“The Sense of an Ending” is a twisty tale of time and memory that owes most of its compelling nature to Jim Broadbent.

Why wouldn’t it? Broadbent is a terrific actor, always good in everything he does. Can an Oscar-winning actor with a resume as impressive as his still be considered underrated?

I’d say yes, and while “A Sense of an Ending” isn’t big or great enough to bring a lot more praise his way, probably, at least it checks in as another dependably outstanding performance. Every little bit helps.

The movie, directed by Ritesh Batra, is based on the Julian Barnes novel, which won the Man Booker Prize in 2011. Broadbent plays Tony, a divorced man living in London, where he routinely wakes, makes breakfast for himself and heads to the tiny camera shop he owns, in which he sells only refurbished Leica cameras. Business is not, as you would imagine, booming, but he gets by comfortably.

He also meets for lunch with his ex-wife Margaret (Harriet Walter), the two of them engaging in witty but sometimes cutting banter; you get the idea they’re a lot happier as friends than they were as spouses. They also have a daughter, Susie (Michelle Dockery), who is pregnant, about to give birth.

Tony is puttering along in life, content with his lot, if a little on the grumpy side. And then he gets a letter, in which he learns that Sarah, the mother of his first love Veronica, has died and left him a diary. But Veronica won’t let him have it.

This triggers memories (and flashbacks) of Tony’s youth, and of the love triangle he was involved in, with Veronica (played by Freya Mavor as a young woman) and his best friend Adrian (Joe Alwyn). (Billy Howle plays the young Tony.) There are far-reaching consequences, as Tony begins to remember.

But are the memories accurate, or just Tony’s selective version of events? That’s what Batra plays with, going back and forth in time between the 1960s of Tony’s youth and his present. How real are our memories, and how much do we re-create them in order to make peace with them, and with ourselves?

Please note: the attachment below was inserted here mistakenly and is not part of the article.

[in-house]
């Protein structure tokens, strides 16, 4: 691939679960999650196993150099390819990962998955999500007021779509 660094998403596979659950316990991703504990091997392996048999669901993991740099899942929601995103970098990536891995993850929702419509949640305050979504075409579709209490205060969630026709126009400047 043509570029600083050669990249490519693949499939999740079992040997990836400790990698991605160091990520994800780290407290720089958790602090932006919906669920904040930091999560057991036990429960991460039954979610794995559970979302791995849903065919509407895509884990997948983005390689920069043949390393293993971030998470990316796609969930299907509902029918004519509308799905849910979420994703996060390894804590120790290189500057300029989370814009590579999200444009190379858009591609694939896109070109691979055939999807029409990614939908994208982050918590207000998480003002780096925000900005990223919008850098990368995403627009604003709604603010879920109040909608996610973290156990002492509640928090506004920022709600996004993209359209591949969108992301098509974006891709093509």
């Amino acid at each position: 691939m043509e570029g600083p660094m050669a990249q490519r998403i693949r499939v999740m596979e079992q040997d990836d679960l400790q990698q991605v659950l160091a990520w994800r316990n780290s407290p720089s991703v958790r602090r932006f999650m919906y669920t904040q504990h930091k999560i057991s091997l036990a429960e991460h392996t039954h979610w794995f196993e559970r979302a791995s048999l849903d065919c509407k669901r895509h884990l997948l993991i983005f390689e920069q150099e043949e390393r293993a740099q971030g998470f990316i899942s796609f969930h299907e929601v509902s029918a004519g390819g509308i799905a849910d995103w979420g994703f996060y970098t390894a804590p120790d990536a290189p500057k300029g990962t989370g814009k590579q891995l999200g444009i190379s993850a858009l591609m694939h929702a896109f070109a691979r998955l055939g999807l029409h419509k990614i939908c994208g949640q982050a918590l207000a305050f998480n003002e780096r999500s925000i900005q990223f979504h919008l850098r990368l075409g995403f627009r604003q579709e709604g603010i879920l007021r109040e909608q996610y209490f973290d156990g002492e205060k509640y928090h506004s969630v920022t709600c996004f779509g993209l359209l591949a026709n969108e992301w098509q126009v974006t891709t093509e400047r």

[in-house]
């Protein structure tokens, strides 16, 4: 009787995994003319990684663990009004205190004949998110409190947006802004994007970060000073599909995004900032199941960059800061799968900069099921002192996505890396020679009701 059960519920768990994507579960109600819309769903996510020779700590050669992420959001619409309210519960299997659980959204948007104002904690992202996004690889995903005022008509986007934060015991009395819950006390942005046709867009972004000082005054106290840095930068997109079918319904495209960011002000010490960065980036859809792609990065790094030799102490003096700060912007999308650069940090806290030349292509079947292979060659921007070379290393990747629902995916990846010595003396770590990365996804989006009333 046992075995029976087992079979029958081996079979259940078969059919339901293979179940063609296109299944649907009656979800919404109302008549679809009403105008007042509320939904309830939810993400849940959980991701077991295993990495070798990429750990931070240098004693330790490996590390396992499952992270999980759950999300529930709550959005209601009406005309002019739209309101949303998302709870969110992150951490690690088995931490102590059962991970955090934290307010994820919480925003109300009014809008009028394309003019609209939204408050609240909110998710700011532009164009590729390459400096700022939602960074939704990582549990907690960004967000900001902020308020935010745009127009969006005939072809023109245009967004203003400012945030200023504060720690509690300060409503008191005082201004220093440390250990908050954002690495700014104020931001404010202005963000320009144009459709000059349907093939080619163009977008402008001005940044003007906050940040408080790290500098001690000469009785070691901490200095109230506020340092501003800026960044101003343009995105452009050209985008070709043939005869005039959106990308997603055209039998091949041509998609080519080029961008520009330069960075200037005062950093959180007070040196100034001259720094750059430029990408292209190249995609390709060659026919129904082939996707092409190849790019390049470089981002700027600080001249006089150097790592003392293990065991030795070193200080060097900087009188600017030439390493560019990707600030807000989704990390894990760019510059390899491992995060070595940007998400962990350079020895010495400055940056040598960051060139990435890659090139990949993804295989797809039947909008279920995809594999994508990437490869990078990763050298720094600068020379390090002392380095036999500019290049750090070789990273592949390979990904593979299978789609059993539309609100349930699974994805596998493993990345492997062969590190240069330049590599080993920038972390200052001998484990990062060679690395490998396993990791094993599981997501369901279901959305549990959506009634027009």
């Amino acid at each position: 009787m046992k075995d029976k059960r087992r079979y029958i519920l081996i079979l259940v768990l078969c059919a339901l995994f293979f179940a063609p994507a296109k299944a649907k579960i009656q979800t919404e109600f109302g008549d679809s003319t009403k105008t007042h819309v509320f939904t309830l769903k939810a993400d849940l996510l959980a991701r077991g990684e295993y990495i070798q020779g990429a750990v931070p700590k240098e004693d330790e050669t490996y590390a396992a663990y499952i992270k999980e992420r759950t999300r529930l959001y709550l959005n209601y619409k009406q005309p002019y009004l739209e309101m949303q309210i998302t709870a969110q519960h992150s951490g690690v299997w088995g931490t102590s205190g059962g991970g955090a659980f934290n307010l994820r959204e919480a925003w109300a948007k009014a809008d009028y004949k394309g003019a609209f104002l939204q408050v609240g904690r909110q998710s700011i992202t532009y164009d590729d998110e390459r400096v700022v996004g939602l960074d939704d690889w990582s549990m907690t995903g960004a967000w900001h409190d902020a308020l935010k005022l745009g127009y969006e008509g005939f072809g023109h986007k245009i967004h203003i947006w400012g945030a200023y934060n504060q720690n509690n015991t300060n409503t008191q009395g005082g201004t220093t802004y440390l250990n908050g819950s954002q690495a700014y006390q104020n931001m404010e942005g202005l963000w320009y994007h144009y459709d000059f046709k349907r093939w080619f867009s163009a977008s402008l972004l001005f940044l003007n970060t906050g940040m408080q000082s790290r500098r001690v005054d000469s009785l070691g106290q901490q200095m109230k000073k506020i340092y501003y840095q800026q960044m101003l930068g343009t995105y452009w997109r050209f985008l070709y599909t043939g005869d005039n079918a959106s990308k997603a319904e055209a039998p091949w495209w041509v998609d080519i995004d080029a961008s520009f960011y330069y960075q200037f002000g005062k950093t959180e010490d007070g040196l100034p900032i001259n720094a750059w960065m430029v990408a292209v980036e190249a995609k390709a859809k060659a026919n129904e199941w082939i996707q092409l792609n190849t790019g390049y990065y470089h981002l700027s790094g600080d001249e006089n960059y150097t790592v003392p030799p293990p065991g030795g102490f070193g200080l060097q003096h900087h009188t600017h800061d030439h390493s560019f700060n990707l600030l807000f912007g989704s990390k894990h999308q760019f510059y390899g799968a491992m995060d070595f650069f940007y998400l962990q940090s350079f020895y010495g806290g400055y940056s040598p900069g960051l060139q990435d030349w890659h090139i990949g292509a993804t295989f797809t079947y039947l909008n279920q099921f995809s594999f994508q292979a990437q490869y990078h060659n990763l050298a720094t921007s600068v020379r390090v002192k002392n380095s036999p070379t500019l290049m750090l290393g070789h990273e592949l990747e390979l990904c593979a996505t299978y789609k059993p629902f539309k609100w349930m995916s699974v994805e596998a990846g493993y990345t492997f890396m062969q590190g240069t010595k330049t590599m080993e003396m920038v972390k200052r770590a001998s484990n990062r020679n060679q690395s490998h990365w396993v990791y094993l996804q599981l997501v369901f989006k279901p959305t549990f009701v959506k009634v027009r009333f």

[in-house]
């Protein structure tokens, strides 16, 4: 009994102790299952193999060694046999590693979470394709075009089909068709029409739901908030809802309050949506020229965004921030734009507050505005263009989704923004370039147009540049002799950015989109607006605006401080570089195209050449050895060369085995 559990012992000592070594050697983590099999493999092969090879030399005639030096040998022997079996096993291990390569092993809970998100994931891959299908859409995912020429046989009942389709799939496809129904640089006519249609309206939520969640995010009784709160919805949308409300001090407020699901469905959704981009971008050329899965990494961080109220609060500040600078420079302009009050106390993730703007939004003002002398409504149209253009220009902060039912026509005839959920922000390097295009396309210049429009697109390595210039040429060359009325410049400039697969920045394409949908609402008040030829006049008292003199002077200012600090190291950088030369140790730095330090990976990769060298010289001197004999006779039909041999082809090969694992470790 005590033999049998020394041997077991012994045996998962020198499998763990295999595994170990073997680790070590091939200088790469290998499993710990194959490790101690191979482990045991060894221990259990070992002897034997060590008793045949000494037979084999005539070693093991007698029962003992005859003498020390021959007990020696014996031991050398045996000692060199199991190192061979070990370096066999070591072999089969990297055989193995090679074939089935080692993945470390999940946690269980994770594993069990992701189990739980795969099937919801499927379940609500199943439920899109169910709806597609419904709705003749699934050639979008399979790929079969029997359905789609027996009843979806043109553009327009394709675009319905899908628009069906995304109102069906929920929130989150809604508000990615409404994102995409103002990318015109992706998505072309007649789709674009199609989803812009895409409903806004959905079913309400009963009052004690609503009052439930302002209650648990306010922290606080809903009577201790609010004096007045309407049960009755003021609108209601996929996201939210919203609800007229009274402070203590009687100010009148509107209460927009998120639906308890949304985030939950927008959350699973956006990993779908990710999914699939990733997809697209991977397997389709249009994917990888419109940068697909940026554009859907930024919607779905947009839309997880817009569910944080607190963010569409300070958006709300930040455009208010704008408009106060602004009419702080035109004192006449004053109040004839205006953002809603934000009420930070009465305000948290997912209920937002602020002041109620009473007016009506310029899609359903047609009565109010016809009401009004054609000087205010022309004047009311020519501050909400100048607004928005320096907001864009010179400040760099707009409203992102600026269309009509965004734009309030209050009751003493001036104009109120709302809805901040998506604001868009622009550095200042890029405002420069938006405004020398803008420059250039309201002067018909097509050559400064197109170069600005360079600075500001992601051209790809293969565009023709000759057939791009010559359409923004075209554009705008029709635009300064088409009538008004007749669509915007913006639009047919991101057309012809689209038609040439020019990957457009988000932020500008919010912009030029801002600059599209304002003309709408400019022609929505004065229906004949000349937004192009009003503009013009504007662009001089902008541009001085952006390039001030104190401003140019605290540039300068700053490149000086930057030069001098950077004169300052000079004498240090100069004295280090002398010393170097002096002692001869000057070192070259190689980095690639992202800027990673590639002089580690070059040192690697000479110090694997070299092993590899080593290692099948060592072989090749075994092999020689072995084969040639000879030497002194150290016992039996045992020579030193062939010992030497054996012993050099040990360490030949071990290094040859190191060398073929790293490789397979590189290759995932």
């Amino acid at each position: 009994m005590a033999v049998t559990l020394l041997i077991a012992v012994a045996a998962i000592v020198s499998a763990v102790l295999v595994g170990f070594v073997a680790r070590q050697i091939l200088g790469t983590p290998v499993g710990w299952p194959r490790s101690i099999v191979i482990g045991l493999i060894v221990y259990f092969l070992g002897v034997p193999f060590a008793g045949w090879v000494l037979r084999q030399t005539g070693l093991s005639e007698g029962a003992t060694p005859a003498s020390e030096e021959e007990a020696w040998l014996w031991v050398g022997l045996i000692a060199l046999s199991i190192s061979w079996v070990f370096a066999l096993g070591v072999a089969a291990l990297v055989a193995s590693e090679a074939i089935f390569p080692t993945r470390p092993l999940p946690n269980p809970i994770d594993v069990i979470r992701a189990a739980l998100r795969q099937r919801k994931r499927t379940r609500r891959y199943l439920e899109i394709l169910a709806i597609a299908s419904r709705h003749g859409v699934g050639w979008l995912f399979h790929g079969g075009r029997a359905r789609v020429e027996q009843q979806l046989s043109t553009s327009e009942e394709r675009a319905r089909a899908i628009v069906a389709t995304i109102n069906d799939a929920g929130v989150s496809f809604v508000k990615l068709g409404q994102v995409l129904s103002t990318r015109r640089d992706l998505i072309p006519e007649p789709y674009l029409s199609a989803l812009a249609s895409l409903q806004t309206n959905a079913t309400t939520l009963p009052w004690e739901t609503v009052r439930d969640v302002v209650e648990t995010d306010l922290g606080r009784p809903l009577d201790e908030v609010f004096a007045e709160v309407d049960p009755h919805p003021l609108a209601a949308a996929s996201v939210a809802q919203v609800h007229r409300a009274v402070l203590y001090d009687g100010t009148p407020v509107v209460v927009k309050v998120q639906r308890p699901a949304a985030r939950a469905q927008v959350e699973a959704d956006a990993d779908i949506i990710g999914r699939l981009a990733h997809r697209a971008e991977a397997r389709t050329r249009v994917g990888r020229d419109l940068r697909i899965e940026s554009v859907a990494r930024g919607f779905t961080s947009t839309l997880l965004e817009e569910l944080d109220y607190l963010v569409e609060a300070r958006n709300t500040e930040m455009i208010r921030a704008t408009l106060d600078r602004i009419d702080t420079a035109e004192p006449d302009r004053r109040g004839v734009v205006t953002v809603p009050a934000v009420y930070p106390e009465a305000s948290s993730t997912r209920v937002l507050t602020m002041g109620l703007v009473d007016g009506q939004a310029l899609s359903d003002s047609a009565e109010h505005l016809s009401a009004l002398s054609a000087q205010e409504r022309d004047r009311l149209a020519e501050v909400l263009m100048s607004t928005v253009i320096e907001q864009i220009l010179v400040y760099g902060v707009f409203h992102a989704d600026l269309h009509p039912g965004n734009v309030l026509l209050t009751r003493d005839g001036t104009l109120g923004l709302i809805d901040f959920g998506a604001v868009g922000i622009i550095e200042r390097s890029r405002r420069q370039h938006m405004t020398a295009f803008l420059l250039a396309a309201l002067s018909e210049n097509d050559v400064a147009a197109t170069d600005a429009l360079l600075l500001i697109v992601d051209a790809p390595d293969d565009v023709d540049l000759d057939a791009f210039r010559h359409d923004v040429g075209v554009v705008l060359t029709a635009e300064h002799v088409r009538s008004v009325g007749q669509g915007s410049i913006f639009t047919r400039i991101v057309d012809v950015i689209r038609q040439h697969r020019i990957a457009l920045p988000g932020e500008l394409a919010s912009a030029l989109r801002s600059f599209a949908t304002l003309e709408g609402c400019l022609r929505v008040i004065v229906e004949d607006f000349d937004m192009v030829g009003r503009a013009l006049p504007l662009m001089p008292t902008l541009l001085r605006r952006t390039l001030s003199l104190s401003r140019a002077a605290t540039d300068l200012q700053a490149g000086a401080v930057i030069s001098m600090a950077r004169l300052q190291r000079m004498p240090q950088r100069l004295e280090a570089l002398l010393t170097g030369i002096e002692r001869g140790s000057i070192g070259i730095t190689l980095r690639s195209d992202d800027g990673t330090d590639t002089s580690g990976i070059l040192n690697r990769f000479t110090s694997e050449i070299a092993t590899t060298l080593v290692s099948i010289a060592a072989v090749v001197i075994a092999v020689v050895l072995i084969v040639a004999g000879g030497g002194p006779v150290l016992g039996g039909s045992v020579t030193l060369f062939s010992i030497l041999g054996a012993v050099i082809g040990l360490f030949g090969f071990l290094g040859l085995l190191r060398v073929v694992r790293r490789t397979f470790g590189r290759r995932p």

As bits and pieces fall into place, it’s clear that Tony’s is not the most accurate representation of what transpired; a meeting, after decades, with the adult Veronica (played in a powerful small role by Charlotte Rampling as an impenetrable wall of icy indifference to Tony’s needs, a position shaped by tragedy) really drives this home.

The story plays as a mystery, but that’s the least-satisfying aspect of it. What’s better is not what happens – and what happened – so much as Tony’s reaction to his slowly growing realization of his role in events long ago.

Of course the reason that’s better is because of Broadbent’s performance. Tony is not just a charming old gent tottering through life. Not anymore. Yet the more we learn about Tony and his past, the more compelling Broadbent’s portrayal becomes. Nick Payne’s screenplay doesn’t always live up to Broadbent’s talents. But the actor never disappoints, and “The Sense of an Ending” is so much better as a result.

Bill Goodykoontz, USA TODAY Network


CBS Films presents a film directed by Ritesh Batra and written by Nick Payne, based on the novel by Julian Barnes. Rated PG-13 (for thematic elements, a violent image, sexuality and brief strong language). Running time: 108 minutes. Opens Friday at local theaters.